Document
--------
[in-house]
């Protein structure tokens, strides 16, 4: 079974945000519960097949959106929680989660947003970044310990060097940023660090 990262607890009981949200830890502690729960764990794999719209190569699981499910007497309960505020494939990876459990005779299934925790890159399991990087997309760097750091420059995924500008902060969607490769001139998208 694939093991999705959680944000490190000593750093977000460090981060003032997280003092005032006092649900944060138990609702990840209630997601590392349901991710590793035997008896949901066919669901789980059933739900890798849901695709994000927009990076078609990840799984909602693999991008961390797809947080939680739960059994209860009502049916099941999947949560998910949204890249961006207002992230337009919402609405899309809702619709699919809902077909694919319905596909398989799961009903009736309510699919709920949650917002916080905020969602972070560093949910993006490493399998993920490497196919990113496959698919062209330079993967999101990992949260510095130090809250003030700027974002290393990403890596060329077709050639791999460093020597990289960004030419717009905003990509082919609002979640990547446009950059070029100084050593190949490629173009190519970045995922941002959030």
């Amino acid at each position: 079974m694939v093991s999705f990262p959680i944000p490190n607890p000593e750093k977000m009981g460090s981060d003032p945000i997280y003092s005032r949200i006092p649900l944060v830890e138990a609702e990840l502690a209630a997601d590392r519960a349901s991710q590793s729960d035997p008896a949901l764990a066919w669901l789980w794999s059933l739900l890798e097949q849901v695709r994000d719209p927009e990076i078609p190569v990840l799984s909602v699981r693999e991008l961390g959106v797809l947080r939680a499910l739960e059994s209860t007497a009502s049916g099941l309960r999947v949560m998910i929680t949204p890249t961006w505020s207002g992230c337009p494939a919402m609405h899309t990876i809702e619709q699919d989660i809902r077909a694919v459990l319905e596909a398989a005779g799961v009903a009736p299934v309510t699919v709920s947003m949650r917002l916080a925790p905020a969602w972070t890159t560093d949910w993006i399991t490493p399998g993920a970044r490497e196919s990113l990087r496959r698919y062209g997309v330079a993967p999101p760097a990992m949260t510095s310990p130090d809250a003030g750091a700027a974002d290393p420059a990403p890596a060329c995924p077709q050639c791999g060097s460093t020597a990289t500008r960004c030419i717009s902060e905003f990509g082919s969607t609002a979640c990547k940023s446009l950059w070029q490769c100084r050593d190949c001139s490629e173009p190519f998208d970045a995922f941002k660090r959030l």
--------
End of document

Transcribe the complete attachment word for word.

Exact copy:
[in-house]
């Protein structure tokens, strides 16, 4: 079974945000519960097949959106929680989660947003970044310990060097940023660090 990262607890009981949200830890502690729960764990794999719209190569699981499910007497309960505020494939990876459990005779299934925790890159399991990087997309760097750091420059995924500008902060969607490769001139998208 694939093991999705959680944000490190000593750093977000460090981060003032997280003092005032006092649900944060138990609702990840209630997601590392349901991710590793035997008896949901066919669901789980059933739900890798849901695709994000927009990076078609990840799984909602693999991008961390797809947080939680739960059994209860009502049916099941999947949560998910949204890249961006207002992230337009919402609405899309809702619709699919809902077909694919319905596909398989799961009903009736309510699919709920949650917002916080905020969602972070560093949910993006490493399998993920490497196919990113496959698919062209330079993967999101990992949260510095130090809250003030700027974002290393990403890596060329077709050639791999460093020597990289960004030419717009905003990509082919609002979640990547446009950059070029100084050593190949490629173009190519970045995922941002959030």
């Amino acid at each position: 079974m694939v093991s999705f990262p959680i944000p490190n607890p000593e750093k977000m009981g460090s981060d003032p945000i997280y003092s005032r949200i006092p649900l944060v830890e138990a609702e990840l502690a209630a997601d590392r519960a349901s991710q590793s729960d035997p008896a949901l764990a066919w669901l789980w794999s059933l739900l890798e097949q849901v695709r994000d719209p927009e990076i078609p190569v990840l799984s909602v699981r693999e991008l961390g959106v797809l947080r939680a499910l739960e059994s209860t007497a009502s049916g099941l309960r999947v949560m998910i929680t949204p890249t961006w505020s207002g992230c337009p494939a919402m609405h899309t990876i809702e619709q699919d989660i809902r077909a694919v459990l319905e596909a398989a005779g799961v009903a009736p299934v309510t699919v709920s947003m949650r917002l916080a925790p905020a969602w972070t890159t560093d949910w993006i399991t490493p399998g993920a970044r490497e196919s990113l990087r496959r698919y062209g997309v330079a993967p999101p760097a990992m949260t510095s310990p130090d809250a003030g750091a700027a974002d290393p420059a990403p890596a060329c995924p077709q050639c791999g060097s460093t020597a990289t500008r960004c030419i717009s902060e905003f990509g082919s969607t609002a979640c990547k940023s446009l950059w070029q490769c100084r050593d190949c001139s490629e173009p190519f998208d970045a995922f941002k660090r959030l």